Gasp, cough, shortness of breath… sore throat, tight chest… and no relief?

Have you been diagnosed with asthma, but an inhaler doesn't help your symptoms? You may actually have a problem with your vocal folds, also known as vocal cords. A misdiagnosis can be frustrating–and even scary, especially when you feel like you can’t breathe!

Sometimes, people diagnosed with asthma are actually struggling with a condition called vocal cord dysfunction, or paradoxical vocal fold dysfunction (PVFD). This is a condition that impacts the vocal folds, and its symptoms are quite similar to asthma. Treatment, however, is different, and it often includes voice therapy with a speech-language pathologist. So a correct diagnosis is key to being able to breathe easier.

What is vocal cord dysfunction, or paradoxical vocal fold dysfunction (PVFD?)

Paradoxical vocal fold dysfunction (PVFD), also sometimes called vocal cord dysfunction (VCD) or paradoxical vocal fold movement (PVFM), is when the vocal cords close together when you take a breath in. This leads to difficulty getting enough air in your lungs.

Your vocal folds play an important role in your body. They vibrate to produce sound when you speak. (Try making a “zzzz” sound with your hand on your throat–you’ll feel your vocal folds “buzzing”!) They’re designed to come together when you cough and clear your throat, in order to protect the airway from irritants, such as chemicals, smoke, or fumes. The vocal folds also come together during swallowing, to protect the airway from food or liquid.

When you take a breath in, however, your vocal folds should open up to allow air to enter the airway and pass through to the lungs. With PVFD, the vocal folds tighten, or close, during inhalation, which leads to difficulty breathing.

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How are asthma and PVFD similar and different?


Often misdiagnosed as asthma, PVFD can cause similar symptoms of wheezing, coughing, stridor (a harsh, vibrating noise when breathing), and other breathing difficulties.

Some of the similarities between asthma and PVFD include the following:

  • Both lead to wheezing, chest tightness, and difficulty breathing
  • Symptoms can range from mild to severe
  • Both lead to narrowing of the airway
  • Both can be managed by avoiding triggers that are likely to cause an attack
  • Both conditions significantly impact the individual’s quality of life, cause feelings of distress, and can lead to fainting episodes

The following chart highlights the main differences between asthma and paradoxical vocal fold dysfunction:

Asthma 

PVFD 

Impacts the lungs 

Constriction is at the level of the vocal folds 

Is usually controlled with medications and/or inhalers 

Is usually controlled by working with a trained speech pathologist specializing in the area of upper airway disorders 

Those with asthma usually report difficulty with breathing out (exhaling) 

Those with PVFD usually report difficulty getting air in (inhaling)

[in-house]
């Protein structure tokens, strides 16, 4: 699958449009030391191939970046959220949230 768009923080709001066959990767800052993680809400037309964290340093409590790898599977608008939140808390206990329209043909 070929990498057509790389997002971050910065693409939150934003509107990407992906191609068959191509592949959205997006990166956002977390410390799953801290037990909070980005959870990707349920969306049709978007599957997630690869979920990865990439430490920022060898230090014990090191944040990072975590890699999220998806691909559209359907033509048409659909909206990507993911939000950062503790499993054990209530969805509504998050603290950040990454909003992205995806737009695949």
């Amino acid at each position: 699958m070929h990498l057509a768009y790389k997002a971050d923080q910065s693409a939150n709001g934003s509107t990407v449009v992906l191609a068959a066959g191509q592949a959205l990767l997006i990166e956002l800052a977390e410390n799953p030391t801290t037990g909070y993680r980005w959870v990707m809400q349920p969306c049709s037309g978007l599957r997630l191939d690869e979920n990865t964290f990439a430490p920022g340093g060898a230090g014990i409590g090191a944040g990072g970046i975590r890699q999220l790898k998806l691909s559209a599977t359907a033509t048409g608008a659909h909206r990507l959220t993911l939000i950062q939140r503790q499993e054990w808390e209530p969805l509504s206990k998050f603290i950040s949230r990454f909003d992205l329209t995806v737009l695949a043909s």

What causes PVFD, and what are some common triggers?

Your vocal cords produce the sounds of your voice, which is critical for communication. However, their primary function is to protect your airway to help you breathe and swallow! If your vocal folds come together during inhalation, instead of opening, your brain is recognizing “dangers,” or triggers to the voice box. Your throat responds to these triggers by coughing, throat clearing, or closing the airway, and your vocal cords respond by closing and blocking your ability to breathe freely. People with PVFD often have very sensitive airways.

Although there is no known cause of PVFD, there are several triggers that can lead to a more sensitive and reactive airway, including, but not limited to:

  • Acid reflux, or laryngopharyngeal reflux
  • Allergens
  • Stress, anxiety, and/or trauma
  • Exercise
  • Chemicals, smoke, and fumes
  • Temperature changes
  • Overusing your voice, or high vocal demand  

Who diagnoses PVFD?

It’s understandable that asthma and PVFD often get confused in the diagnosis process. However, a treatment is only as good as an accurate diagnosis, so it’s important to find the right clinician to evaluate your symptoms.

If you’ve been diagnosed with asthma but your medication isn’t helping, or you simply have concerns about breathing problems, it may be worth visiting an otolaryngologist to determine if your vocal folds are causing your symptoms. An otolaryngologist is also known as an ear, nose, and throat doctor. Even if you don’t experience a breathing attack during your appointment, the doctor will be able to rule out any underlying conditions. If the otolaryngologist diagnoses PVFD, they will develop a treatment plan for you. This will likely involve a referral to a speech-language pathologist who specializes in the area of voice and upper airway disorders.

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What does speech therapy, or voice therapy, look like for PVFD?

Voice therapy will focus on breath retraining and identifying triggers that may be contributing to your breathing attacks. Your speech therapist will teach you techniques and exercises to calm and manage symptoms when you have a breathing problem. Therapy is holistic; it also helps retrain the brain’s response to triggers by calming the nervous system with exercises such as mindful breathing and grounding.

Paradoxical vocal fold dysfunction can be incredibly scary for the person experiencing it. An accurate diagnosis and treatment plan helps reduce the discomfort and fear associated with becoming short of breath, so you can breathe more easily.